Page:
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An Introduction to Testing Web Applications with twill and Selenium by Jason Huggins, Gheorghe Gheorghiu, C. Titus Brown

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Functional Web Testing with twill

A brief history of twill

(by C. Titus Brown)

I first began looking for a way to automate web testing in 2003. I had two unmanageably large web sites being used by hundreds of people, and my default testing strategy for them was to add new features, make them public, and wait for bug reports. This wasn't very satisfactory for either me or the users, needless to say!

Around that time, I ran across Cory Dodt's PBP, a web scripting language built on top of John J. Lee's mechanize package, which let Python "speak" HTTP and understand web pages. (John's mechanize package was a Python port of Perl's WWW::Mechanize, and PBP looked somewhat like Perl's WWW::Mechanize::Shell.) Unfortunately, at that time PBP was in its very early stages and didn't work very well on my web sites.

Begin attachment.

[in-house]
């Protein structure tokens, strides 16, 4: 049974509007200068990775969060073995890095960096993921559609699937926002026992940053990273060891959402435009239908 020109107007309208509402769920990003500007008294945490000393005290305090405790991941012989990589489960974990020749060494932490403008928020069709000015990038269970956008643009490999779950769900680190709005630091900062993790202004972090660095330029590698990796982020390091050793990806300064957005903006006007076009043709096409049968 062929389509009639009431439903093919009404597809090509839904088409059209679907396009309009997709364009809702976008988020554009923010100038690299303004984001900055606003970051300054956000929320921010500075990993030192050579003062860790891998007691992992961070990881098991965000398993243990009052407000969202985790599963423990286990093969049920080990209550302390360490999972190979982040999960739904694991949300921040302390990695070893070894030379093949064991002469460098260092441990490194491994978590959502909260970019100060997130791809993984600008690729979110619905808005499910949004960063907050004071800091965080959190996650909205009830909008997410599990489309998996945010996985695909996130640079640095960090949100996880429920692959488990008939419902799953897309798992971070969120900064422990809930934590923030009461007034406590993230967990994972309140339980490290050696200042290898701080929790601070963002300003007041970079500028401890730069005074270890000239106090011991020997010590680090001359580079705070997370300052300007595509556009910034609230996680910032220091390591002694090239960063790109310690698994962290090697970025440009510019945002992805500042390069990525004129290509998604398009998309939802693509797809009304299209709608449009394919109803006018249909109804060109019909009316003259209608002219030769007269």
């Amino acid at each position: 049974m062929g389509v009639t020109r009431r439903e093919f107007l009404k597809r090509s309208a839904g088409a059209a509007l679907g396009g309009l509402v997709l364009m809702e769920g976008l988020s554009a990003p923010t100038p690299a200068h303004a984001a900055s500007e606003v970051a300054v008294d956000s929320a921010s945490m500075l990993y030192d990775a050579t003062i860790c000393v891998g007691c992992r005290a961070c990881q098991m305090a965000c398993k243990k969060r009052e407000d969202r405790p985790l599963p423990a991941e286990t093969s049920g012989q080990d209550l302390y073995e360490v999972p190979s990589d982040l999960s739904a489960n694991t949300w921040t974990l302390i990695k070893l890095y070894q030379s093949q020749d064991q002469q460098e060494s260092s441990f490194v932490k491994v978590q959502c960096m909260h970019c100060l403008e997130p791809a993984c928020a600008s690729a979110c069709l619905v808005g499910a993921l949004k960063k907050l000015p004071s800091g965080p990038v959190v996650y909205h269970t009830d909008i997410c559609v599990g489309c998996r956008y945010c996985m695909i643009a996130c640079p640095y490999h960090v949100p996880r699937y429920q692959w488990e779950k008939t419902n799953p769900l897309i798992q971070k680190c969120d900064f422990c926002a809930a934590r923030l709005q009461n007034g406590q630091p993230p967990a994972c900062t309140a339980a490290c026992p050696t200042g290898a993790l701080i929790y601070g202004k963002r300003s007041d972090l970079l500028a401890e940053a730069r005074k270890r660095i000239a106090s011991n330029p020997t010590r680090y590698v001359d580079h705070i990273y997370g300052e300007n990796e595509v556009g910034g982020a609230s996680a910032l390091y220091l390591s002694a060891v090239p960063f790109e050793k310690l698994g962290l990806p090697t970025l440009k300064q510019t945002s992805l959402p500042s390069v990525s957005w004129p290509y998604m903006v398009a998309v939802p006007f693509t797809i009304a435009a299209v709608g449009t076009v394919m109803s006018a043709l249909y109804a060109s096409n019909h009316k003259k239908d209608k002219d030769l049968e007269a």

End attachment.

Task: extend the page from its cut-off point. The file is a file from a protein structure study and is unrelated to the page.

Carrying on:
In late 2004, I decided to investigate PBP again, because I really needed to write some automated web tests. By then PBP had matured considerably, and it got me about 90 percent of the way to a web testing solution for my web sites. I started submitting patches to Cory to make it a 100 percent solution. Eventually, however, we realized that Cory was interested in taking PBP in a different direction. I'd also become disenchanted with PBP's architecture, which relied on the sprawling Twisted library for certain functions. (PBP was born as a way to write functional tests for twisted.web, so this inter-reliance wasn't surprising.)

I set out to rewrite PBP from scratch. My initial rewrite used ...

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